After allegedly executing political analyst Kem Ley at a gas station in Phnom Penh, witnesses say Oeuth Ang strode down Mao Tse Toung and Sothearos boulevards, alternatingly brandishing and concealing a pistol as ever more motorbikes jumped on his trail.
He was confronted three times by security guards and police but did not stop moving until he reached a pagoda, where he was cornered and beaten bloody by a crowd that believed they had been following a thief, witnesses said.
Since Kem Ley’s death on the morning of July 10, authorities have said little about the 30 minutes between the murder and the arrest of the suspected shooter, who provided his name as “Chuop Samlap, or “Meet Kill.”
Witnesses along the two busy boulevards, however, provided dramatic accounts of the gunman’s 1.5-km flight.
After the fatal shooting, the gunman burst out from the convenience store at the Caltex station and began running along Mao Tse Toung, pursued by customers and others, said laborer Ly Chhorng Sokha, who watched the incident unfold from a construction site across the road.
As he passed a Brown Coffee outlet directly behind the gas station, the gunman pointed his pistol at passersby as a warning against coming closer, Mr. Chhorng Sokha said.
“People were shouting ‘Thief!’” he said, adding that once the gun came out, “people backed off.”
A teenage security guard at a nearby business, who requested anonymity for fear of reprisals, said guards from Brown moved toward the gunman in an attempt to detain him, at which point the man flashed his weapon.
“The gunman was walking as normal. Nobody was chasing him. A moto-taxi driver shouted ‘Thief!’ and the Brown guards attempted to detain him, but then the guy took out a gun and they backed off,” he said.
After threatening the guards at the coffee shop, the gunman continued at pace down the street, while five or six motorbikes followed him from a distance of about 50 meters, said Doung Sokheng, a guard at the Fair Market convenience store at the corner of Mao Tse Toung and Street 63.
“He was walking fast. There were some people shouting from behind, but they wouldn’t go too close because he had a gun,” Mr. Sokheng said.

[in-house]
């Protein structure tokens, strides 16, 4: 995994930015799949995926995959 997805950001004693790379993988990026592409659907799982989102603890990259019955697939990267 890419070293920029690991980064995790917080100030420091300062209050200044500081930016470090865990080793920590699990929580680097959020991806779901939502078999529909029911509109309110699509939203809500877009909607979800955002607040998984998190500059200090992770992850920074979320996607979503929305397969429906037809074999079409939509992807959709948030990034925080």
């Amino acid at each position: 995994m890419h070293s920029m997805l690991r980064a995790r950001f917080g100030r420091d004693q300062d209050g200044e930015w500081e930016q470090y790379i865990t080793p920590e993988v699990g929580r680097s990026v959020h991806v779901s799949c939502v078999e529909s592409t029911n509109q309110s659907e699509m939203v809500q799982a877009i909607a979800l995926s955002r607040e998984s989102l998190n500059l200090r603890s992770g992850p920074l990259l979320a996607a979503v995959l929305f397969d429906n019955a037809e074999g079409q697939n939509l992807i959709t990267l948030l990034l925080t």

“He was holding a gun under his shirt. He just looked normal. I was so scared, so I didn’t get closer.”
The gunman then ran across Norodom Boulevard before making his way north on Sothearos, said Lay Eng, who sells flowers at the intersection.
At that point, a large number of people were following him on motorbikes, witnesses said, including a police officer who appeared to have, very briefly, persuaded him to surrender outside the Sofitel hotel.
“When he was here, a police officer drove up behind him and shouted, ‘Why did you do that? Let’s talk,’” and motioned for him to climb on the back of the motorbike, said a witness who gave his name only as Pheak.
“The killer then went to get on the bike, but then stopped, took a gun from his bag and carried on walking. And the police officer stopped,” he said.
The gunman then made his way past Aeon Mall, said Noy Samnang, a moto-taxi driver stationed outside the shopping center. The man seemed relaxed, even nonchalant, as he continued north up the busy street, he said.
“There were about 30 motos following him, but they were just following, not attempting to stop him because he was walking with a gun,” Mr. Samnang said. “He wasn’t threatening anyone, he was just walking as if he was walking in his garden.”
But the gunman began sprinting when two police officers leveled their rifles at him outside the Russian Embassy, he said.
“He dropped his gun when the police officers pointed rifles at him. I followed him until he got to the pagoda, and then we hit and kicked him,” he said.
En Bona, a barber who works on the street adjacent to Wat Svay Pope, said he believed the officers had come from inside the Russian Embassy.
“When he reached Aeon, many moto-taxi drivers and people were following him. I heard people yelling ‘He is the thief!’ They were saying that he had taken a foreigner’s necklace. He was jogging,” Mr. Bona said.
“Police from the Russian Embassy ran across the street and pointed their rifles and asked him to drop his gun. After he dropped his gun, he didn’t say anything; he tried to escape,” he said.
A block later, he was trapped at the gates of the pagoda, and a mob quickly began beating the man they thought was a thief, Mr. Bona said.
“After he dropped the gun, he tried to get into the pagoda and many people blocked him. Those people were punching and kicking him,” he added.
A mob of about 20 to 30 people beat Mr. Ang for about 10 minutes before police intervened and planted the bloodied gunman on the back of a motorbike, Mr. Bona said.
Officially identified as “Chuop Samlap,” Mr. Ang was charged with the murder of Kem Ley on July 13. In a video confession, the former monk and soldier said he killed the popular government critic over a $3,000 debt, though many suspect the murder was politically motivated.
Several witnesses to Mr. Ang’s flight said they would have extracted their own vengeance had they known his identity on the morning of July 10.
“If I’d known before the news was published, maybe I would have gone and attacked him,” Mr. Bona said.
Uong Sam Oeung, who cuts hair nearby, said the situation would have been very different had those in pursuit been aware that he had just killed one of the country’s most respected political commentators.
“Many people thought he was a thief who had stolen from a foreigner,” he said. “If they had known he killed Kem Ley, he would have been killed by the people on this street.”
(Additional reporting by Buth Kimsay)